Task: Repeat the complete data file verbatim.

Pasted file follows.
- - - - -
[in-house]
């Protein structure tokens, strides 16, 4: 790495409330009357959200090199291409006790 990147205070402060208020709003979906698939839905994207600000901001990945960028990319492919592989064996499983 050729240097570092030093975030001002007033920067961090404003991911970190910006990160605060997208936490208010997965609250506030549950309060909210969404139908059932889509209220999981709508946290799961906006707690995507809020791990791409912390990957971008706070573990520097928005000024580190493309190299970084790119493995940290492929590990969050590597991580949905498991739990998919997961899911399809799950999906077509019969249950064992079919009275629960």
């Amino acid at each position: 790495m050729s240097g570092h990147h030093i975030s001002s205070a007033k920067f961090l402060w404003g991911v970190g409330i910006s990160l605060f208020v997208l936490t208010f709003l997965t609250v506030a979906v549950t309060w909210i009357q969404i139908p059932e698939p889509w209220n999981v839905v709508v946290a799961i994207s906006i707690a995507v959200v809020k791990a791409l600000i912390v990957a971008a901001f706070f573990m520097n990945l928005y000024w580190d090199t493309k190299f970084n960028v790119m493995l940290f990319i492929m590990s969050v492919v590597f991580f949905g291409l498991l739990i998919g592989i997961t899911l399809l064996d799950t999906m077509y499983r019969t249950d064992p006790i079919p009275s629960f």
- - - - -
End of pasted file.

[in-house]
């Protein structure tokens, strides 16, 4: 790495409330009357959200090199291409006790 990147205070402060208020709003979906698939839905994207600000901001990945960028990319492919592989064996499983 050729240097570092030093975030001002007033920067961090404003991911970190910006990160605060997208936490208010997965609250506030549950309060909210969404139908059932889509209220999981709508946290799961906006707690995507809020791990791409912390990957971008706070573990520097928005000024580190493309190299970084790119493995940290492929590990969050590597991580949905498991739990998919997961899911399809799950999906077509019969249950064992079919009275629960």
């Amino acid at each position: 790495m050729s240097g570092h990147h030093i975030s001002s205070a007033k920067f961090l402060w404003g991911v970190g409330i910006s990160l605060f208020v997208l936490t208010f709003l997965t609250v506030a979906v549950t309060w909210i009357q969404i139908p059932e698939p889509w209220n999981v839905v709508v946290a799961i994207s906006i707690a995507v959200v809020k791990a791409l600000i912390v990957a971008a901001f706070f573990m520097n990945l928005y000024w580190d090199t493309k190299f970084n960028v790119m493995l940290f990319i492929m590990s969050v492919v590597f991580f949905g291409l498991l739990i998919g592989i997961t899911l399809l064996d799950t999906m077509y499983r019969t249950d064992p006790i079919p009275s629960f």